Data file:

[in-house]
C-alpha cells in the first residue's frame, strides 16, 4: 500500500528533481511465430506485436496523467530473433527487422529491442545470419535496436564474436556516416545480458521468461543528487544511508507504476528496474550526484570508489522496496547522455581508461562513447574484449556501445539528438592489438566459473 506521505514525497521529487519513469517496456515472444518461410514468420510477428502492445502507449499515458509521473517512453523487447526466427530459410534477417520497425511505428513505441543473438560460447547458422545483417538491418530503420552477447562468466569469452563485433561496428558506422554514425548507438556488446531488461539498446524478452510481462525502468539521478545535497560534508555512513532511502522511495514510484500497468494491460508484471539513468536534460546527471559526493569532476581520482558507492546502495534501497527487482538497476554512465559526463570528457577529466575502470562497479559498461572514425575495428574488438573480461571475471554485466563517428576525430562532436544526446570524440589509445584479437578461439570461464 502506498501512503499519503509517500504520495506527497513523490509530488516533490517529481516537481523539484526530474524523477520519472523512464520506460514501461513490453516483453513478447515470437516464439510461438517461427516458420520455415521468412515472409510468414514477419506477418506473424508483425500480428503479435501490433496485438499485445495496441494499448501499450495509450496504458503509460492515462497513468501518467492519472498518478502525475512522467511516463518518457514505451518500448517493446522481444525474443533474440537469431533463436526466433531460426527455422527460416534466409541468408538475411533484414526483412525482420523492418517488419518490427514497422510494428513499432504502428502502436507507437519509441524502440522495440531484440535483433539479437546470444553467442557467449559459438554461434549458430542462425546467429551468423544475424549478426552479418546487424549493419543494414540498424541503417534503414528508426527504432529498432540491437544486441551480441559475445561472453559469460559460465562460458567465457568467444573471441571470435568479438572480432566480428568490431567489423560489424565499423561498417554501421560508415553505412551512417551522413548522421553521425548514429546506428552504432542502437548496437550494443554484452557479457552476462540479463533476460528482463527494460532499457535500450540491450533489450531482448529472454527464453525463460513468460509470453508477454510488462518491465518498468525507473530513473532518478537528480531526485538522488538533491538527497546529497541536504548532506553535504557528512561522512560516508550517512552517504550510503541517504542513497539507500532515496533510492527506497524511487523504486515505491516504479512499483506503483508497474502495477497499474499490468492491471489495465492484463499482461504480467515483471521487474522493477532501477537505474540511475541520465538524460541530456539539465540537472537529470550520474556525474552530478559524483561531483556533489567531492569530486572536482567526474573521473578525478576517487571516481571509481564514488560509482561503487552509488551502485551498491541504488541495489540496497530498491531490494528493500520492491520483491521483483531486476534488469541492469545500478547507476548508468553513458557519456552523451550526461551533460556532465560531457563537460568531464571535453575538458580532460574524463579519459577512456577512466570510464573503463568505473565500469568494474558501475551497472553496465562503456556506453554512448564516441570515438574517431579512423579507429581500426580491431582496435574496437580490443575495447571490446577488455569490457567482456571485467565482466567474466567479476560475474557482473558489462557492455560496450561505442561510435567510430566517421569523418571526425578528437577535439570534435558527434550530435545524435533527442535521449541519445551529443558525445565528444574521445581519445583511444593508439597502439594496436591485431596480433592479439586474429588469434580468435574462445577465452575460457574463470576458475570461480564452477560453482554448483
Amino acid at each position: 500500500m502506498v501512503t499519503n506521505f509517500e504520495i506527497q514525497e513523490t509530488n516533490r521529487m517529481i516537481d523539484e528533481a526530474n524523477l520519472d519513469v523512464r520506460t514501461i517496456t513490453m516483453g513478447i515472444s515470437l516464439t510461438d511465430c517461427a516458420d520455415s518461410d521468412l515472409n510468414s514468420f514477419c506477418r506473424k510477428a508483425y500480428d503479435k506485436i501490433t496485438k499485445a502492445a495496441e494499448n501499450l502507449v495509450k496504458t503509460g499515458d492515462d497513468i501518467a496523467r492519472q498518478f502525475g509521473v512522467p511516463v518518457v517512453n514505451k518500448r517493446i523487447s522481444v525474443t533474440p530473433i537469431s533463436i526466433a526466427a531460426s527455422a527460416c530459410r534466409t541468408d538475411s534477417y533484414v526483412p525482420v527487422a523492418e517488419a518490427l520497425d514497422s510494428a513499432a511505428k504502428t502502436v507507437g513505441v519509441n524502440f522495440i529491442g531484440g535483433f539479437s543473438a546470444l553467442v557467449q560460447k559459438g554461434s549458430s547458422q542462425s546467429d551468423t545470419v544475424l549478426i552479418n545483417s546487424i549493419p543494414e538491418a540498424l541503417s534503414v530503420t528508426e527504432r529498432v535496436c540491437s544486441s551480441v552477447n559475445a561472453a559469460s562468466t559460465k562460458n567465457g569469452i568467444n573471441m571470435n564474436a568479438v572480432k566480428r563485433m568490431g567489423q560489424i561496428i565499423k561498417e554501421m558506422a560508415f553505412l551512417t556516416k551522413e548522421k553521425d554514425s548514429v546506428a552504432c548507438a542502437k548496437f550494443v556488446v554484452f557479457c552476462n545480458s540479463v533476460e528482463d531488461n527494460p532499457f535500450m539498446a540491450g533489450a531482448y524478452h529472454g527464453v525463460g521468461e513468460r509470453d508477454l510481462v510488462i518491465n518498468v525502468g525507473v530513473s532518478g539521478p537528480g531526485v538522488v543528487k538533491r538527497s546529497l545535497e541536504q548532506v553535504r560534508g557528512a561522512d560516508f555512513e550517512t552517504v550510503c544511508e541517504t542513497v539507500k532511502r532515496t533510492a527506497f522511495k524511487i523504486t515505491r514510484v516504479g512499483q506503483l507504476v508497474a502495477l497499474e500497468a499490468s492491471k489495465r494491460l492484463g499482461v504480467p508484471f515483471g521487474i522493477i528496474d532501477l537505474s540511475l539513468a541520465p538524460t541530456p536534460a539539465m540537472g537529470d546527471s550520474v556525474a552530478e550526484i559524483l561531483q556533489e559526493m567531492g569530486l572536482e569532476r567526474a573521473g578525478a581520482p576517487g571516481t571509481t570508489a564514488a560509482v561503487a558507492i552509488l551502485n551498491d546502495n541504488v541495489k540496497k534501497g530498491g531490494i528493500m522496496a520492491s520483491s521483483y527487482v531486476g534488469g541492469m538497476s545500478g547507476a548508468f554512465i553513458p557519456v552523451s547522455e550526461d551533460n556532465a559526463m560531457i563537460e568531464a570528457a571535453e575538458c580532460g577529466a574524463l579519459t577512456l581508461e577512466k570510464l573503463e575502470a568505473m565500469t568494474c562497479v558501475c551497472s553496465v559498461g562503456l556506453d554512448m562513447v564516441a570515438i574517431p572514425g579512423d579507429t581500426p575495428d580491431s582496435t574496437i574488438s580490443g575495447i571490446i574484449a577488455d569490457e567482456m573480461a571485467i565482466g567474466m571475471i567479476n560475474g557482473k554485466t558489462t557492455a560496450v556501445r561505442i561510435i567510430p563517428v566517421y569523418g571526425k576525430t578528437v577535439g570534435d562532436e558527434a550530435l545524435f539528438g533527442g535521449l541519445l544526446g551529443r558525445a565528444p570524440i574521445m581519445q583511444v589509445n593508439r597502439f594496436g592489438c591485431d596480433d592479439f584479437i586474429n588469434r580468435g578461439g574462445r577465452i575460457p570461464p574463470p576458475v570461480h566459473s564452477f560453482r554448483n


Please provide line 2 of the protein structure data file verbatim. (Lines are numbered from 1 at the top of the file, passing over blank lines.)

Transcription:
C-alpha cells in the first residue's frame, strides 16, 4: 500500500528533481511465430506485436496523467530473433527487422529491442545470419535496436564474436556516416545480458521468461543528487544511508507504476528496474550526484570508489522496496547522455581508461562513447574484449556501445539528438592489438566459473 506521505514525497521529487519513469517496456515472444518461410514468420510477428502492445502507449499515458509521473517512453523487447526466427530459410534477417520497425511505428513505441543473438560460447547458422545483417538491418530503420552477447562468466569469452563485433561496428558506422554514425548507438556488446531488461539498446524478452510481462525502468539521478545535497560534508555512513532511502522511495514510484500497468494491460508484471539513468536534460546527471559526493569532476581520482558507492546502495534501497527487482538497476554512465559526463570528457577529466575502470562497479559498461572514425575495428574488438573480461571475471554485466563517428576525430562532436544526446570524440589509445584479437578461439570461464 502506498501512503499519503509517500504520495506527497513523490509530488516533490517529481516537481523539484526530474524523477520519472523512464520506460514501461513490453516483453513478447515470437516464439510461438517461427516458420520455415521468412515472409510468414514477419506477418506473424508483425500480428503479435501490433496485438499485445495496441494499448501499450495509450496504458503509460492515462497513468501518467492519472498518478502525475512522467511516463518518457514505451518500448517493446522481444525474443533474440537469431533463436526466433531460426527455422527460416534466409541468408538475411533484414526483412525482420523492418517488419518490427514497422510494428513499432504502428502502436507507437519509441524502440522495440531484440535483433539479437546470444553467442557467449559459438554461434549458430542462425546467429551468423544475424549478426552479418546487424549493419543494414540498424541503417534503414528508426527504432529498432540491437544486441551480441559475445561472453559469460559460465562460458567465457568467444573471441571470435568479438572480432566480428568490431567489423560489424565499423561498417554501421560508415553505412551512417551522413548522421553521425548514429546506428552504432542502437548496437550494443554484452557479457552476462540479463533476460528482463527494460532499457535500450540491450533489450531482448529472454527464453525463460513468460509470453508477454510488462518491465518498468525507473530513473532518478537528480531526485538522488538533491538527497546529497541536504548532506553535504557528512561522512560516508550517512552517504550510503541517504542513497539507500532515496533510492527506497524511487523504486515505491516504479512499483506503483508497474502495477497499474499490468492491471489495465492484463499482461504480467515483471521487474522493477532501477537505474540511475541520465538524460541530456539539465540537472537529470550520474556525474552530478559524483561531483556533489567531492569530486572536482567526474573521473578525478576517487571516481571509481564514488560509482561503487552509488551502485551498491541504488541495489540496497530498491531490494528493500520492491520483491521483483531486476534488469541492469545500478547507476548508468553513458557519456552523451550526461551533460556532465560531457563537460568531464571535453575538458580532460574524463579519459577512456577512466570510464573503463568505473565500469568494474558501475551497472553496465562503456556506453554512448564516441570515438574517431579512423579507429581500426580491431582496435574496437580490443575495447571490446577488455569490457567482456571485467565482466567474466567479476560475474557482473558489462557492455560496450561505442561510435567510430566517421569523418571526425578528437577535439570534435558527434550530435545524435533527442535521449541519445551529443558525445565528444574521445581519445583511444593508439597502439594496436591485431596480433592479439586474429588469434580468435574462445577465452575460457574463470576458475570461480564452477560453482554448483